Comparing computer science

Many believe that (metaphorically) software engineering is to computer science and information science as traditional engineering is to physics and chemistry.

While 40% of software engineers earn computer science degrees, they do not practice computer science every day, which is different than practicing software engineering every day.

Issue Software Engineering Computer Science
Ideal Constructing software system for real-world use Correct eternal truths about computability and algorithms with good runtime behavior
Goals Working programs (like office suites and compilers) Algorithms (like Shell sort) and abstract problems (like Travelling Salesman)
Budgets and Schedules Projects (like the next upgrade) have fixed budgets and schedules. Projects (like solving NP) are independent of budget and schedule.
Emphasis Software engineering emphasizes applying skills and working programs that deliver value to users. The theory of software emphasizes eternal truths, like the running time analysis, space analysis, and correctness of algorithms.
Change Programs will evolve as user needs and expectations evolve, and as technologies and practices evolve. When computer science problems are solved, the solution will never change.
Additional Skills Domain knowledge Mathematics
Notable Educators and Researchers Barry Boehm, David Parnas, and Frederick P. Brooks Edsger Dijkstra, Donald Knuth, Robert Tarjan, and Alan Turing
Notable Practitioners John Backus, Dan Bricklin, Tim Berners-Lee, Linus Torvalds, Richard Stallman Not applicable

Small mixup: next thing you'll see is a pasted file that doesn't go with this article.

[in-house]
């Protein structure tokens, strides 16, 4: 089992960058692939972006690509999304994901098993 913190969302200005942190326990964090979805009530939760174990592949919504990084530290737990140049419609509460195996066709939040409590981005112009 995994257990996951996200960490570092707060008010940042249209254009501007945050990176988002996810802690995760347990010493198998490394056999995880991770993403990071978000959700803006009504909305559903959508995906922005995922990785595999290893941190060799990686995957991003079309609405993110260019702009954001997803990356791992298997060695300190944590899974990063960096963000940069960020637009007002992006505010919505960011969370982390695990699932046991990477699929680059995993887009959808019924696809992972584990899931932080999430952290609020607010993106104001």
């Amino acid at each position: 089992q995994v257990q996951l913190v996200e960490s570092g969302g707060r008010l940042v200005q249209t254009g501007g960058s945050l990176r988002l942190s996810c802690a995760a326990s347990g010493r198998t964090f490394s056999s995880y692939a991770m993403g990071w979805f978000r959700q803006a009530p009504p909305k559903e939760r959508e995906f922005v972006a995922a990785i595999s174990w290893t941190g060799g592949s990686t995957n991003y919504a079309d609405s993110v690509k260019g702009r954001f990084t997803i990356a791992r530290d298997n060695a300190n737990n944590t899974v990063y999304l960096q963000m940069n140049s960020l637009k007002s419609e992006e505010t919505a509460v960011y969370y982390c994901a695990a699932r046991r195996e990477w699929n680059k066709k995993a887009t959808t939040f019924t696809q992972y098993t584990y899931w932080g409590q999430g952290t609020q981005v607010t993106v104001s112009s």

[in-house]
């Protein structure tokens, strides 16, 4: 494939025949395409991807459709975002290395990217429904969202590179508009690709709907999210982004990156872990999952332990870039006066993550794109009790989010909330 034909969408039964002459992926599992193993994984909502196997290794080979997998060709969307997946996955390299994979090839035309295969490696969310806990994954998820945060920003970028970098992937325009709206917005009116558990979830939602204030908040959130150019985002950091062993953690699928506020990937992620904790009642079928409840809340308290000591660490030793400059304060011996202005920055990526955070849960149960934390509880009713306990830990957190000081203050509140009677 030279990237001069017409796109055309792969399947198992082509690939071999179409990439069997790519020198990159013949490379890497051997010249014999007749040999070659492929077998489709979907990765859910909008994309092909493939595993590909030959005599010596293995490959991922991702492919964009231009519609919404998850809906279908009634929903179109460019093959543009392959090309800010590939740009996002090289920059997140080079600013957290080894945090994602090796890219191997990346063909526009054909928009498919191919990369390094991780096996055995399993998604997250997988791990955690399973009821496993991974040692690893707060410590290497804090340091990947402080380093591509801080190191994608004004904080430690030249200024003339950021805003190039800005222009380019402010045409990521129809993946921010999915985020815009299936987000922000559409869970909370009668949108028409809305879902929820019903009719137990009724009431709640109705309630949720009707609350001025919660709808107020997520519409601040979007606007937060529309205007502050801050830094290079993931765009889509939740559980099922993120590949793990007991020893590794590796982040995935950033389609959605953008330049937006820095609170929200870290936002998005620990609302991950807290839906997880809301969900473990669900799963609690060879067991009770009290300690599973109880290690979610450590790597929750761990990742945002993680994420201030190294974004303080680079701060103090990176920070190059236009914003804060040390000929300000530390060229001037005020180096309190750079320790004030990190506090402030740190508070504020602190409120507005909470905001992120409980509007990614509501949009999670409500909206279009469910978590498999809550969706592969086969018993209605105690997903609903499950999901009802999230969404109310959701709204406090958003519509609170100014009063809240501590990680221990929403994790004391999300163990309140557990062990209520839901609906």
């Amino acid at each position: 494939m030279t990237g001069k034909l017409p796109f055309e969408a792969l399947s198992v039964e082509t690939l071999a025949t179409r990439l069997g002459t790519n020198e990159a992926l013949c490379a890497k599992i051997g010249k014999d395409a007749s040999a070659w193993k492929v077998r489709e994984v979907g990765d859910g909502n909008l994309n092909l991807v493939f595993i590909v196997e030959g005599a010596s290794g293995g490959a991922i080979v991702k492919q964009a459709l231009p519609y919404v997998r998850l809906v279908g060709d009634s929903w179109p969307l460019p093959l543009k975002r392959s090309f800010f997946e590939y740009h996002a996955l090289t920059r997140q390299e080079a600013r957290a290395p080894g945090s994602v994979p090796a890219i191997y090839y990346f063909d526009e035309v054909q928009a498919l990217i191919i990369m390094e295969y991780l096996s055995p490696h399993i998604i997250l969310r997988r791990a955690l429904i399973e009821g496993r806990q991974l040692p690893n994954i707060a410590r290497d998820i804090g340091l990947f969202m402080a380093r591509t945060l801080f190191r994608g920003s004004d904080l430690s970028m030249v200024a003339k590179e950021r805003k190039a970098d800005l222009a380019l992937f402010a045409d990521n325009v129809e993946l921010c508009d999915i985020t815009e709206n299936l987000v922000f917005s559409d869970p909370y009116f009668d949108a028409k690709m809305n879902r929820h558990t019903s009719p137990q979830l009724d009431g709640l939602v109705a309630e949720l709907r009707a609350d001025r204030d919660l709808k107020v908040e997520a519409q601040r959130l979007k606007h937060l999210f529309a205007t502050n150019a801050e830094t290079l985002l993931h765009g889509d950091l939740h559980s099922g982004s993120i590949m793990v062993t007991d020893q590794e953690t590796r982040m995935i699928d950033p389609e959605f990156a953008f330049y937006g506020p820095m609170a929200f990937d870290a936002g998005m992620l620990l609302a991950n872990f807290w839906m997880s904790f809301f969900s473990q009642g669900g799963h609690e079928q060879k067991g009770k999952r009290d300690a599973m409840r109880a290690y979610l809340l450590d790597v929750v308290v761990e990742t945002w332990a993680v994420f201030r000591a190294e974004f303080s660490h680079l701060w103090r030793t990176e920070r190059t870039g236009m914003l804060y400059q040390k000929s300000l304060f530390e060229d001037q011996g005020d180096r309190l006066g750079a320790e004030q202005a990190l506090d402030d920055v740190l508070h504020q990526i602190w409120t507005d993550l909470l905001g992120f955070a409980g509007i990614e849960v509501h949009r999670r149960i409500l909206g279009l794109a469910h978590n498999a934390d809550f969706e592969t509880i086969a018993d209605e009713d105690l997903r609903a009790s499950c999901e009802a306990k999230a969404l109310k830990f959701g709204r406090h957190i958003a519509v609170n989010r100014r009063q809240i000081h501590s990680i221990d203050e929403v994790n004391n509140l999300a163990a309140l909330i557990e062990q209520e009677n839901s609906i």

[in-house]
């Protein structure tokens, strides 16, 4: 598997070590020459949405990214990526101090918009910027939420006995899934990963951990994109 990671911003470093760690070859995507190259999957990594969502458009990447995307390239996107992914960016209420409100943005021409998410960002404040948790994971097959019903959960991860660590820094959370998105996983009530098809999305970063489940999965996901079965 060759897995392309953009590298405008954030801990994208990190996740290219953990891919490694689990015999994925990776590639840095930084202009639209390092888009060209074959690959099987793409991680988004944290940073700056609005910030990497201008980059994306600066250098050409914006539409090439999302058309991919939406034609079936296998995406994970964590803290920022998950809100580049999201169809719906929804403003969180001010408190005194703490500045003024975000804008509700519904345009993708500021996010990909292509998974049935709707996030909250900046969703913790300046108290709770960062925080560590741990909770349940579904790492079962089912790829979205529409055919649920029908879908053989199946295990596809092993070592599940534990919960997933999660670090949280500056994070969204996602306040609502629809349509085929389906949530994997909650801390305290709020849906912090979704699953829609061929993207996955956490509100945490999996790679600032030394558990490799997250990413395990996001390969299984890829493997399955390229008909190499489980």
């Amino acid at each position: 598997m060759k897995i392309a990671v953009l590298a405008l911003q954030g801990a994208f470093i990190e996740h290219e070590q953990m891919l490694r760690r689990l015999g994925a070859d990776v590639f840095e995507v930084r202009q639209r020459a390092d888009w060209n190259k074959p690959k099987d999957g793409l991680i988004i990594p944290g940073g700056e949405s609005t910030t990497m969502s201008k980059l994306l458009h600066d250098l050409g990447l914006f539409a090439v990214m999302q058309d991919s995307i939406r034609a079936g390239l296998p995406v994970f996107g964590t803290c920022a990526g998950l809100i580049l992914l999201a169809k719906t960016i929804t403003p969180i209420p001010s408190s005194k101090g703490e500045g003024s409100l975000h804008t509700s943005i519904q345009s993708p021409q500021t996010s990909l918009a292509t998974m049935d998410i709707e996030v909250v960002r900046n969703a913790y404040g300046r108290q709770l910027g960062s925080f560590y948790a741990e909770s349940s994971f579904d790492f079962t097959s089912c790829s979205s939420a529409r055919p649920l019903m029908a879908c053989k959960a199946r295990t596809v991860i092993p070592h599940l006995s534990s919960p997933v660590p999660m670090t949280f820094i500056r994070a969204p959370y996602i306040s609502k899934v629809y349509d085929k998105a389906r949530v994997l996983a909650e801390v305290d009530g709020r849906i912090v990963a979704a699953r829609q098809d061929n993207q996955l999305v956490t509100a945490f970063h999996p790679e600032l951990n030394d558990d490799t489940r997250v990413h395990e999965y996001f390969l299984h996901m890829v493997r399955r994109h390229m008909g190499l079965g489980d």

Number of Practitioners in U.S. 640,000 25,000
Number of Practitioners in World unknown unknown

Comparing traditional engineering

Some practitioners believe that they apply concepts of traditional engineering to software design and implementation. They believe this provides a structured, logical approach and subsequently, a stable final product. Other practitioners are inspired by traditional engineering, but believe that software problems need particular solutions. They believe that traditional engineering concepts may not apply, because software is fundamentally different than bridges and roads. For example, traditional engineers do not use compilers or linkers to build roads.

Software engineers aspire to build low-cost, reliable, safe software, which is much like what traditional engineers do.

Software engineers borrow many metaphors and techniques from traditional engineering disciplines: requirements analysis, quality control, and project management techniques.